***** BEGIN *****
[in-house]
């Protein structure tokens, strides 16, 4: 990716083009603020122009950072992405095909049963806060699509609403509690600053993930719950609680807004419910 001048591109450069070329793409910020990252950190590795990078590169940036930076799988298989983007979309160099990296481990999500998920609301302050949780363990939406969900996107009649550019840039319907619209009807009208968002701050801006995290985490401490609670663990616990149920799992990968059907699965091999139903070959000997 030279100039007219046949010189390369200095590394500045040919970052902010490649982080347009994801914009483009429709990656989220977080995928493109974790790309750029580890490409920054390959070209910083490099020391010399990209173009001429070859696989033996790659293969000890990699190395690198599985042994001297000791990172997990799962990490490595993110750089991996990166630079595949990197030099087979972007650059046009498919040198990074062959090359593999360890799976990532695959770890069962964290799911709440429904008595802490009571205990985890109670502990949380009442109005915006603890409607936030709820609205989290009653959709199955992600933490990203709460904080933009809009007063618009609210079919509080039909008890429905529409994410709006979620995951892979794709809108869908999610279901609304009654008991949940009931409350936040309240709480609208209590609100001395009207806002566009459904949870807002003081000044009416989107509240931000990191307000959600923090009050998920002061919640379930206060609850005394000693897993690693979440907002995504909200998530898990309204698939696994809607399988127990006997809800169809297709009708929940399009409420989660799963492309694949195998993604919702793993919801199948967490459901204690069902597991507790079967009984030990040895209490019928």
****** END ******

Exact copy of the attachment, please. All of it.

[in-house]
């Protein structure tokens, strides 16, 4: 990716083009603020122009950072992405095909049963806060699509609403509690600053993930719950609680807004419910 001048591109450069070329793409910020990252950190590795990078590169940036930076799988298989983007979309160099990296481990999500998920609301302050949780363990939406969900996107009649550019840039319907619209009807009208968002701050801006995290985490401490609670663990616990149920799992990968059907699965091999139903070959000997 030279100039007219046949010189390369200095590394500045040919970052902010490649982080347009994801914009483009429709990656989220977080995928493109974790790309750029580890490409920054390959070209910083490099020391010399990209173009001429070859696989033996790659293969000890990699190395690198599985042994001297000791990172997990799962990490490595993110750089991996990166630079595949990197030099087979972007650059046009498919040198990074062959090359593999360890799976990532695959770890069962964290799911709440429904008595802490009571205990985890109670502990949380009442109005915006603890409607936030709820609205989290009653959709199955992600933490990203709460904080933009809009007063618009609210079919509080039909008890429905529409994410709006979620995951892979794709809108869908999610279901609304009654008991949940009931409350936040309240709480609208209590609100001395009207806002566009459904949870807002003081000044009416989107509240931000990191307000959600923090009050998920002061919640379930206060609850005394000693897993690693979440907002995504909200998530898990309204698939696994809607399988127990006997809800169809297709009708929940399009409420989660799963492309694949195998993604919702793993919801199948967490459901204690069902597991507790079967009984030990040895209490019928």